The Most Successful Iranian Women
This week I decided to write about some of the most successful Iranian women who do not live in Iran. There are many, and I only wrote about three of them here. They had to flee the country to be successful. Before introducing these successful women, I would rather bring some wise sentences from our late renowned poet and writer, Mr. Ahmad Shamloo.
“Everyone who does not hide a dagger in his sleeve is my relative. He does not frown, nor does his smile trick him into violating others’ right to bread and shelter. I do not prefer Iranians to non-Iranians, nor do I prefer Iranians to Iranians. I am a Persian Kurdish Baluch, a Persian-speaking Turk, an African-American, an Australian, an Asian-American, and a black-Indian-white-black man who has no problem with myself. But without others, I feel the fear of death under my skin. I am a human being among other human beings on the sacred planet Earth, having no meaning without others’ presence. I prefer poetry to be trumpets, not lullabies”.
Born in 1975 in Iran, Darya Safaei is a dentist, human rights activist, women’s rights activist, and member of the Belgian parliament of the right-wing and nationalist Enfea (N-VA) party. She has been a protestor in various countries against the ban on women entering sports stadiums. Saeed Bashirtash, her husband, is also an Iranian political activist and one of the Islamic Republic’s opponents. As a dental student in Tehran during the student protests in the late 1991s, Safaei was arrested. Her husband, also a dentist, was one of the leading student protest organizers. Her husband fled to Turkey. Awaiting trial, Safaei was temporarily released. After her temporary release, she also ran to Turkey. They were accepted as a refugee in Belgium. Having received a Belgian dental degree, Safaei and her husband Saeed Bashirtash have dental clinics in Brussels and Antwerp. “I can not forget how difficult life is in Iran,” Safaei said in an interview about life in Belgium.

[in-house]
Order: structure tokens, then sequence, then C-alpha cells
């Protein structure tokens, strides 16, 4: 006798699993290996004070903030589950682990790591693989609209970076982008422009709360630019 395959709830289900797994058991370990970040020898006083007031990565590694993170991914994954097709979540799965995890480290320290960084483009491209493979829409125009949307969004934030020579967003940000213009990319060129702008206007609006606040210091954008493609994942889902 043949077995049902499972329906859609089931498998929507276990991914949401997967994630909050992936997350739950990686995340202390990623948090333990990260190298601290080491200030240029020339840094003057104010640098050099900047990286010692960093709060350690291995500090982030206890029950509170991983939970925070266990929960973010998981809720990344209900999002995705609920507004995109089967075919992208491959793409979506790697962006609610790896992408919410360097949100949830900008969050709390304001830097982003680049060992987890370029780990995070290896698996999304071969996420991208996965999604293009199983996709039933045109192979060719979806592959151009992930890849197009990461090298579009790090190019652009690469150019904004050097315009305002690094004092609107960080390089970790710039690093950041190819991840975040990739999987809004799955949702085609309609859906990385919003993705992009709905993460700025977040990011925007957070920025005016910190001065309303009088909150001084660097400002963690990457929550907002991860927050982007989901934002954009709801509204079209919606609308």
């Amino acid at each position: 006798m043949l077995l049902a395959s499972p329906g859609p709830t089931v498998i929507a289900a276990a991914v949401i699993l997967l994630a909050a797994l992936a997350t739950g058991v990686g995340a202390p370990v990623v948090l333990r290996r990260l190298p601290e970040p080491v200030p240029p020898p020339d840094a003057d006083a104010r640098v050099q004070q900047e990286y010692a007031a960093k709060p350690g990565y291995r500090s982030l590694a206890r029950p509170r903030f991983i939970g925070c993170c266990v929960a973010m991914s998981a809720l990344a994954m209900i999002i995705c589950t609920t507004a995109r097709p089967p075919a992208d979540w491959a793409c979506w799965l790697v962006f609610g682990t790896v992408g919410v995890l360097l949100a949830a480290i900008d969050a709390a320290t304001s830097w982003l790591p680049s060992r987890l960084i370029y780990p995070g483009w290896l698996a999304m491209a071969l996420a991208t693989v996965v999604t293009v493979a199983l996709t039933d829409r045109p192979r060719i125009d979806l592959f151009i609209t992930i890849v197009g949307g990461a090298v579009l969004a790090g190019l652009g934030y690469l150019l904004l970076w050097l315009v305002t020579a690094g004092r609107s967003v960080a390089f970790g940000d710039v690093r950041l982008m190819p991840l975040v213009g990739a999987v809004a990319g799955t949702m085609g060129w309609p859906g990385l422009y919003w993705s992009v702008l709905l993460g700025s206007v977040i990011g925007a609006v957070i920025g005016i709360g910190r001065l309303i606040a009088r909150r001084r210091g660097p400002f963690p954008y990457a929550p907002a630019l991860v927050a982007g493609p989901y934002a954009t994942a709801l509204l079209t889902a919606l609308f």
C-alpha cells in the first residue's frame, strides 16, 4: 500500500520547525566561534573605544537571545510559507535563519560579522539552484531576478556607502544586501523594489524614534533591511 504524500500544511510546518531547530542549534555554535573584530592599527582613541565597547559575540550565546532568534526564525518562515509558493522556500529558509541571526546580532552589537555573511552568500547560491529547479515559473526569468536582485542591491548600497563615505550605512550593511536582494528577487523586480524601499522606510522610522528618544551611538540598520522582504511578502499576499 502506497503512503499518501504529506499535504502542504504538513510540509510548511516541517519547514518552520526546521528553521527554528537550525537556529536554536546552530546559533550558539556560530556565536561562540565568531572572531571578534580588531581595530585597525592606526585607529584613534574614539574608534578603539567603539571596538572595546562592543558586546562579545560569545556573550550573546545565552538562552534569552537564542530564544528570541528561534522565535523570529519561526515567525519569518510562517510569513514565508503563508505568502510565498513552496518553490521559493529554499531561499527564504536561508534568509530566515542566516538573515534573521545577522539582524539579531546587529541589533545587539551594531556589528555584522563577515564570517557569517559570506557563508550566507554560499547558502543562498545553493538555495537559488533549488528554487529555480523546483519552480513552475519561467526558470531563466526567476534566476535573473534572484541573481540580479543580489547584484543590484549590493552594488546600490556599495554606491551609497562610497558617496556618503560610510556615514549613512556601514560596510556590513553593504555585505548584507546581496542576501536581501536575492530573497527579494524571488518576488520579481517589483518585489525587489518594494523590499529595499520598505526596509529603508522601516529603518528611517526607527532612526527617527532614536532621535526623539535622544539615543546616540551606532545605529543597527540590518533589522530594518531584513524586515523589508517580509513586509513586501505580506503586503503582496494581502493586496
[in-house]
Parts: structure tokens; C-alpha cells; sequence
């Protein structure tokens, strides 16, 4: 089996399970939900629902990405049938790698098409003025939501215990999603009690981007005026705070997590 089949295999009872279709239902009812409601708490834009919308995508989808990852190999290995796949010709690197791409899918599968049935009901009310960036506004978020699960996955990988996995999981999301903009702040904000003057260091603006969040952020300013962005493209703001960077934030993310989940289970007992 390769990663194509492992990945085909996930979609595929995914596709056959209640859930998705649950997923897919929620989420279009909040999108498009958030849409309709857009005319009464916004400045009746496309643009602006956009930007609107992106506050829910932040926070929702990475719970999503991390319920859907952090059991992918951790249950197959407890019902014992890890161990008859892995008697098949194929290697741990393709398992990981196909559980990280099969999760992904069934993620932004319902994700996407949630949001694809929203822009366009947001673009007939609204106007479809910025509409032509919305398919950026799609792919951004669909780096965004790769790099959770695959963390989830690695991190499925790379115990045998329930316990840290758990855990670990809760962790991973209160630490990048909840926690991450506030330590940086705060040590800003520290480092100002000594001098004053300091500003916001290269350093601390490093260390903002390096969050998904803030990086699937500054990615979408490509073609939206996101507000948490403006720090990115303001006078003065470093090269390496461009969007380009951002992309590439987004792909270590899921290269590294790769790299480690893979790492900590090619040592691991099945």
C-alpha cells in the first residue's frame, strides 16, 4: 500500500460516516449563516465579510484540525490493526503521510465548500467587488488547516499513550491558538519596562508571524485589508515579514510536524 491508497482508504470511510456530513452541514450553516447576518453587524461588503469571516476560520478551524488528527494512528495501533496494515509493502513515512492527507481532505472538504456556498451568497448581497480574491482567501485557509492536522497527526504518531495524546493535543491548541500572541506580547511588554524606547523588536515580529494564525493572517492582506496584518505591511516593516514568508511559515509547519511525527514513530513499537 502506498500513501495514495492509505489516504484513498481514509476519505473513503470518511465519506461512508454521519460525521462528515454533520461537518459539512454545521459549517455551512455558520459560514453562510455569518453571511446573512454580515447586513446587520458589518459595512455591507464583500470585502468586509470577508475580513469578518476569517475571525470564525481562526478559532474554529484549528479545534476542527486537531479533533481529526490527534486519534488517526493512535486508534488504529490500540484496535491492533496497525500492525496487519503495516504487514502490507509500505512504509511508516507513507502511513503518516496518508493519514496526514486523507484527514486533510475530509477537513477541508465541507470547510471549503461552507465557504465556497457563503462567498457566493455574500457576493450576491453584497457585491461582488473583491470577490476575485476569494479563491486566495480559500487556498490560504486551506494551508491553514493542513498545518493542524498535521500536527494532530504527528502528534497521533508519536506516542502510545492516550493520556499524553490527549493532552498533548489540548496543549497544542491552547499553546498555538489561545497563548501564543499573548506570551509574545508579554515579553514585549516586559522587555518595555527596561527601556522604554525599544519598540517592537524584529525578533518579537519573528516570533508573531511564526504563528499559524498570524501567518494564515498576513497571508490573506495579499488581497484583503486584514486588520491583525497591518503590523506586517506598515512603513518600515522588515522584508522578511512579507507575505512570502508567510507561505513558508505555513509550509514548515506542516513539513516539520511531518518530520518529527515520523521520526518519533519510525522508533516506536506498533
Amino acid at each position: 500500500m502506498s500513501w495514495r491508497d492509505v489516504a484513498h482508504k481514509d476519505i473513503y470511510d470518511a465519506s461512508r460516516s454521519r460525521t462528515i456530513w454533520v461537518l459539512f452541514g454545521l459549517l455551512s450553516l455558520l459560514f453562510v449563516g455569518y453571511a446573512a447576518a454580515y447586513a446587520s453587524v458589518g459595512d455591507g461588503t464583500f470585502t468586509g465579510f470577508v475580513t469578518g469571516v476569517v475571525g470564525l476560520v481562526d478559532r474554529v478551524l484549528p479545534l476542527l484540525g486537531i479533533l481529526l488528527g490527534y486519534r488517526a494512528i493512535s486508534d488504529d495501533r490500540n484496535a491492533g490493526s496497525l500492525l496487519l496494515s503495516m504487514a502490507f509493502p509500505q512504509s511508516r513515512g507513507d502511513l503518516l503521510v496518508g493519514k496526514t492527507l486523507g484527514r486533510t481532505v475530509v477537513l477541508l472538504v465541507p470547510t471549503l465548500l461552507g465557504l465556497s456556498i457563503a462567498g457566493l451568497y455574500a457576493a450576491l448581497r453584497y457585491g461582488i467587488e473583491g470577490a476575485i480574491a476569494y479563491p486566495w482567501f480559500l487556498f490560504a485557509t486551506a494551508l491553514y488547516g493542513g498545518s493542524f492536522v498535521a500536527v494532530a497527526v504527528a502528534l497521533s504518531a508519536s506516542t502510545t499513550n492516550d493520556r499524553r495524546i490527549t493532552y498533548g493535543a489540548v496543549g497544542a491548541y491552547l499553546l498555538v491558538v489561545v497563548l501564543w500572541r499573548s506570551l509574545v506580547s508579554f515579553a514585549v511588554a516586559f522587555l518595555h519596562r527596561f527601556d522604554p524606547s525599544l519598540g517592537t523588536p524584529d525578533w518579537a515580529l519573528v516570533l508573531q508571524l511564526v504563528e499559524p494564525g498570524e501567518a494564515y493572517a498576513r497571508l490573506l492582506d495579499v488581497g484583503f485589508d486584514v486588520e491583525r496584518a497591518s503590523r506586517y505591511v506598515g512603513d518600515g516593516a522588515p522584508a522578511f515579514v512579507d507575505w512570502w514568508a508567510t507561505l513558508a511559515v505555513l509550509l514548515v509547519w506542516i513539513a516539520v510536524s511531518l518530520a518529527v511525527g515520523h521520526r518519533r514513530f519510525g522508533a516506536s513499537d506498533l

Professor Mona Jarrahi
Born in 1979 in Iran, Mona Jarahi is an Engineering professor at the University of California, Los Angeles. Having graduated with a bachelor’s degree in Electronic Engineering from the Sharif University of Technology at age 21, she went to the USA to earn her master’s and a Ph.D. degree from Stanford University in 2003 and 2007, respectively. She was also a postdoctoral fellow at the University of California, Berkeley. She was the only Iranian among the 102 top talents receiving the Young Professionals of the Year award from US President Barack Obama for her groundbreaking research and terahertz technology projects. Terahertz technology is applied in the medical, pharmaceutical, and machinery industries. The Engineering Pioneers Award from the Grainger Foundation National Academy of Engineering, the Early Career Achievement Award from the National Science Foundation, and the defense advanced research projects agency young faculty award are among the numerous awards bestowed to Professor Jarrahi.
Maryam Mirzakhani, the only woman, winning the Fields Medal in 2014 for her work on Dynamics and Geometry of Riemannian Surfaces and Their Dimensional Spaces, was an Iranian- American mathematic professor at Stanford University. She was born in May 1977 in Iran and passed away in July 2017 due to breast cancer. She won two gold medals in the mathematic Olympiad in 1994 (Hong Kong) and 1995 (Canada). Having graduated with a Bachelor’s degree from the Sharif University of Technology in Iran, she went to Harvard University to work under the supervision of Curtis McMullen, also a Fields medal winner. Popular Science named her as one of the Top 10 Young Minds of the Year in 2005. The International Union of World Mathematical Societies marked her birthday as a women’s day in Mathematics.